In Pursuit of Predictable 3D Metal Printing

Simulation software offers promise in the desire for repeatable, standardized 3D metal prints.

Simulation software offers promise in the desire for repeatable, standardized 3D metal prints.

Fig. 1: Multi-scale simulation of additive manufacturing processes promises to open the door for mass production of metal parts by delivering high precision and repeatable quality. Image courtesy of Siemens Digital Industries Software.

Metal additive manufacturing (AM) stands poised to expand its footprint in the manufacturing sector, transitioning from a proven prototyping tool and small-lot fabrication process to mainstream part production. But there’s a catch.

Today’s AM technology isn’t predictable and repeatable enough to be cost-effective for companies that want to use AM to mass-produce parts. Currently, engineers must go through an iterative process of trying different printing parameters before they can identify the combination that will enable them to build parts that meet the necessary quality standards.

Technologists specializing in this area readily admit that reliance on trial-and-error makes 3D printing metal parts time-consuming and costly and hamstrings the technology with high failure rates.

“By some estimates, it takes companies five or more attempts to 3D print a qualified part from their additive manufacturing design models,” says Aaron Frankel, vice president of the additive manufacturing software program for Siemens Digital Industries Software

“This high failure rate not only compromises the economic feasibility of additive, but it also thwarts efforts to employ the technology in high-volume production. This is particularly true of 3D metal printing,” he says. 

The market, however, may have a solution. A growing variety of modeling and simulation tools aim to give engineers and designers the means to analyze the behavior of a part under a range of build conditions and provide the insight required to make “first-time-right printings” a reality (Fig. 1).

These tools provide an environment in which engineers can model and simulate multiple physical aspects, such as heat transfer and phase changes, as well as track the evolution of material properties throughout the build. In other words, the software supplies multi-scale, multiphysics capabilities that support the complex interaction of multiple algorithms and processes.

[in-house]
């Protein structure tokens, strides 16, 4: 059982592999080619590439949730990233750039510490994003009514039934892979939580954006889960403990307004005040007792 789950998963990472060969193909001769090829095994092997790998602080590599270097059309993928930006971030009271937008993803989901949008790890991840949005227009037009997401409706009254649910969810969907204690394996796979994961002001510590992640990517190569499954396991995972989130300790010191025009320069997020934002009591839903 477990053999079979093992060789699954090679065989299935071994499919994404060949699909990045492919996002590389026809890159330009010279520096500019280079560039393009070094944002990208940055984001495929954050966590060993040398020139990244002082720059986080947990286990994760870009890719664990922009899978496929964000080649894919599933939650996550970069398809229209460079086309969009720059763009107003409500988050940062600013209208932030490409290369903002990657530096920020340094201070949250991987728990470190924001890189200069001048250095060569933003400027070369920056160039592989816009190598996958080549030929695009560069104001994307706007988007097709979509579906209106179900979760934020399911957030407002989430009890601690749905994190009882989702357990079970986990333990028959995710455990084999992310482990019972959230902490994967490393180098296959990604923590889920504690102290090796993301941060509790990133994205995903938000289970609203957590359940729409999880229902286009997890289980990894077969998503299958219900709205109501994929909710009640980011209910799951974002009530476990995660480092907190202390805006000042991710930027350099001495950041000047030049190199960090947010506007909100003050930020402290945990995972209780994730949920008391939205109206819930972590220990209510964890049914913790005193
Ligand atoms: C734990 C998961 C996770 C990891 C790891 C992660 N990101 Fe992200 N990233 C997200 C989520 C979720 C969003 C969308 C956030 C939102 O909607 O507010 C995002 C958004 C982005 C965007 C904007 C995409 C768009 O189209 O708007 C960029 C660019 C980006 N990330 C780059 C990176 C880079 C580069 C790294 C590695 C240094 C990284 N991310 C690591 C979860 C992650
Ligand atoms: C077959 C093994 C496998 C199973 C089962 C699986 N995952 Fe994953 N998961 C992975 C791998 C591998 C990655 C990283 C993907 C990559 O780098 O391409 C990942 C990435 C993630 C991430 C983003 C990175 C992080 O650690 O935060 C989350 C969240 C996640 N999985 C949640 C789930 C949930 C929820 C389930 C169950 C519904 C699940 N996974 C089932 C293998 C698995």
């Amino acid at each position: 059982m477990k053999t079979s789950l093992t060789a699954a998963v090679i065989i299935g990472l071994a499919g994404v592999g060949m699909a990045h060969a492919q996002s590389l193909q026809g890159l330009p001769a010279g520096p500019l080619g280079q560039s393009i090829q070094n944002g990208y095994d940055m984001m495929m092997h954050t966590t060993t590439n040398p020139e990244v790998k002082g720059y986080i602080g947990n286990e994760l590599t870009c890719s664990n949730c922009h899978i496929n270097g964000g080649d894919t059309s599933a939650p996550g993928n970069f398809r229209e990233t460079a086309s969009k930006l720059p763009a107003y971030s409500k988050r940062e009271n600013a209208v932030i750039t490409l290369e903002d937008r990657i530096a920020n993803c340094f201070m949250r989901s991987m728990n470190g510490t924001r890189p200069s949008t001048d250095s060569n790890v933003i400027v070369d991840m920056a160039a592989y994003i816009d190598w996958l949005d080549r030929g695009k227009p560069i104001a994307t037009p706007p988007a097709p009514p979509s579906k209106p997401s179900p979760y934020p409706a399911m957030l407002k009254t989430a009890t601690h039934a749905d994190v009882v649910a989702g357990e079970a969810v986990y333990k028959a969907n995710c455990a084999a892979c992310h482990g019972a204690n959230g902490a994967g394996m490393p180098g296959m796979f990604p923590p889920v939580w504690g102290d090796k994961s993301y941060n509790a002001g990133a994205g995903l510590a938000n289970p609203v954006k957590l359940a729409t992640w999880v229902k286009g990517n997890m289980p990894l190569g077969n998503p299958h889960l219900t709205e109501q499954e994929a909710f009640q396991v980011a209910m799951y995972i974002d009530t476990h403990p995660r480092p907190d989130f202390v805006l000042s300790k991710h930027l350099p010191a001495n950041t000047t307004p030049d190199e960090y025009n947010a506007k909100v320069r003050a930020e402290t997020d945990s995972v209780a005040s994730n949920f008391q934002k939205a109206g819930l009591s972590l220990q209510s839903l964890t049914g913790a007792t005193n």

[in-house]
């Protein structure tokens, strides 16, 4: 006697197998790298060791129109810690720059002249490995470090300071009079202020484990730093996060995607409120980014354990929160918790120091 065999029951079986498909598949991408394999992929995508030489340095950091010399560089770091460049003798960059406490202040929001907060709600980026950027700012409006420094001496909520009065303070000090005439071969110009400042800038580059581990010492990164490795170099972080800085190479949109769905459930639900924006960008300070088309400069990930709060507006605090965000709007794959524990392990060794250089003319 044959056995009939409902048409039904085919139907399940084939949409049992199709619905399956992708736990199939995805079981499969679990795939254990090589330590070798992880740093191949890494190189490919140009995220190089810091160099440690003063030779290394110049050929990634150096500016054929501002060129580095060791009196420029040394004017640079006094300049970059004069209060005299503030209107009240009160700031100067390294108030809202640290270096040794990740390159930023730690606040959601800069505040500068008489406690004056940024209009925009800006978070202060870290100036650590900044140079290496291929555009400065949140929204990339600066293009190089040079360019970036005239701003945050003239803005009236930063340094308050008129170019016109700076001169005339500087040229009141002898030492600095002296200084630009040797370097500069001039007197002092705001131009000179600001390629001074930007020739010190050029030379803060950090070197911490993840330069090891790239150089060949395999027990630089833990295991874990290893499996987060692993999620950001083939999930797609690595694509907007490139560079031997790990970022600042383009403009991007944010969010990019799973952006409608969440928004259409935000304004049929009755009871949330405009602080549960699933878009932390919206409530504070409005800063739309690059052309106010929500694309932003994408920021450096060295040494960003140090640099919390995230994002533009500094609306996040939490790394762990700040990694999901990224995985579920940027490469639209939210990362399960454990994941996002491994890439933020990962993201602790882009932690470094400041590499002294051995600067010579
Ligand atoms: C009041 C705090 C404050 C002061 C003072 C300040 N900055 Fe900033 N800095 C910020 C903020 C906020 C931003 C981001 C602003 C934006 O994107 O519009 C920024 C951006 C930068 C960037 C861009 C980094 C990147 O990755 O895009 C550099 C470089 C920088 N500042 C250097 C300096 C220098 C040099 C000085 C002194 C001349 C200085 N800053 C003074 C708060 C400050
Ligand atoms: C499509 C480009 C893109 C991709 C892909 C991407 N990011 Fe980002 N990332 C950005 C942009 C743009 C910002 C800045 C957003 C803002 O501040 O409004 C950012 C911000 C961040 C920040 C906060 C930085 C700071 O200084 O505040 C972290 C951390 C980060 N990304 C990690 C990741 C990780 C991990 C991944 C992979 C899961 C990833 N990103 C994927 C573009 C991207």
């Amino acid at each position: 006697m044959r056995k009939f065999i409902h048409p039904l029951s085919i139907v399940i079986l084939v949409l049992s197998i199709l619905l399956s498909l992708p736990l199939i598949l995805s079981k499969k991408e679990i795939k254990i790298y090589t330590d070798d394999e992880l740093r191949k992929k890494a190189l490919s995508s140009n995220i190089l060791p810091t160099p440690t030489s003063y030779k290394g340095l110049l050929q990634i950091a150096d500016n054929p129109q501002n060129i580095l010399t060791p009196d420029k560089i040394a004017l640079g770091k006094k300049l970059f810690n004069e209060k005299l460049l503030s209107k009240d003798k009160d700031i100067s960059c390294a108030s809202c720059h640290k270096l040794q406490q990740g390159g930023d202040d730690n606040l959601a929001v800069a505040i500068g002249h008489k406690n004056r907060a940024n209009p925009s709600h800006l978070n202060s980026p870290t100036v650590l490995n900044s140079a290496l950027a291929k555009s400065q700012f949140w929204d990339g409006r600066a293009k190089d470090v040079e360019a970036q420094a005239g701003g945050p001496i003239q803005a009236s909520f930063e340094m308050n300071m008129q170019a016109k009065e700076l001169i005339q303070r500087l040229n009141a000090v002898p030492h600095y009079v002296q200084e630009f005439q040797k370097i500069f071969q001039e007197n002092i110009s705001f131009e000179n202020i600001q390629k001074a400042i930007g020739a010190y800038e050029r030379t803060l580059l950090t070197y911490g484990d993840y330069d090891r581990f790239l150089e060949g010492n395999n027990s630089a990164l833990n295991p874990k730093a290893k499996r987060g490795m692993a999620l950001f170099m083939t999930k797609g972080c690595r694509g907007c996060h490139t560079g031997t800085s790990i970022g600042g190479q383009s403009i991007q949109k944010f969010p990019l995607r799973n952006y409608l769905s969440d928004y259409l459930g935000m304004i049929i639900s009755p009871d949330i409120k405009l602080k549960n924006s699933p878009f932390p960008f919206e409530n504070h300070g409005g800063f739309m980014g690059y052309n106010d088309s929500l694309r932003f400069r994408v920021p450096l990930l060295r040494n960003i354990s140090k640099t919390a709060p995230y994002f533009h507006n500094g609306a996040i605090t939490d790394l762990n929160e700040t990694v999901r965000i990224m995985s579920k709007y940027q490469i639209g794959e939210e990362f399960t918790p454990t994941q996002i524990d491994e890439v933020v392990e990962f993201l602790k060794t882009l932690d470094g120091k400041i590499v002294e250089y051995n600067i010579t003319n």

Consider Powder-Bed Systems

To understand the dynamic forces with which engineers and designers must contend, look at AM part manufacturing within the context of laser powder-bed fusion (LPBF) technology, one of the most common metal AM systems on the market today. These platforms owe their market presence to the technology’s superior ability to create geometrically complex parts.

In a typical LPBF process, a laser beam scans across a thin layer of metallic powders, fusing the desired cross-section of the geometry to the plate. After the initial exposure, the machine lowers the plate and applies the next layer of powder. The printer repeats these steps until the part is complete.

This process may be conceptually simple, but many dynamic and transient physical phenomena come into play, driven by the extremely high heating and cooling rates that occur.

For example, with these systems, the temperature of the melt pool determines the pool’s dynamics and stability. If the temperature falls within an unfavorable range, the build process can create conditions like partial vaporization of metallic powders, flow of molten metal, powder ejection and redistribution, rapid solidification and non-equilibrium phase transition.

These complex interactions can result in a product with a rough surface, significant porosity, residual stress and unfavorable phase and grain structures, with the consequent impact on properties. It is therefore important to understand the mechanisms responsible for defect formation.

Visibility Through Simulation

Almost all process conditions have an effect on the final as-built material quality. From the initial process conditions of powder humidity and size distribution, to the applied process parameters—such as powder thickness and laser power and speed—all of the factors play a role in defining the material’s microstructure.

Layer by layer, the heat source remelts the material several times, which intensifies the local thermal gradients’ history. Depending on the local evolution of the melt pool and the solidified microstructure, micro-defects such as hot cracking or porosities can occur. The evolution of those defects, combined with the part’s overall thermal history, lead to high residual stresses, distortions and various unexpected behaviors during printing.

To achieve the required visibility to mitigate or control these factors, engineers have turned to a special class of simulation. The challenge with the technology, however, becomes fitting simulation in the complete AM numerical chain within an acceptable cost for end users.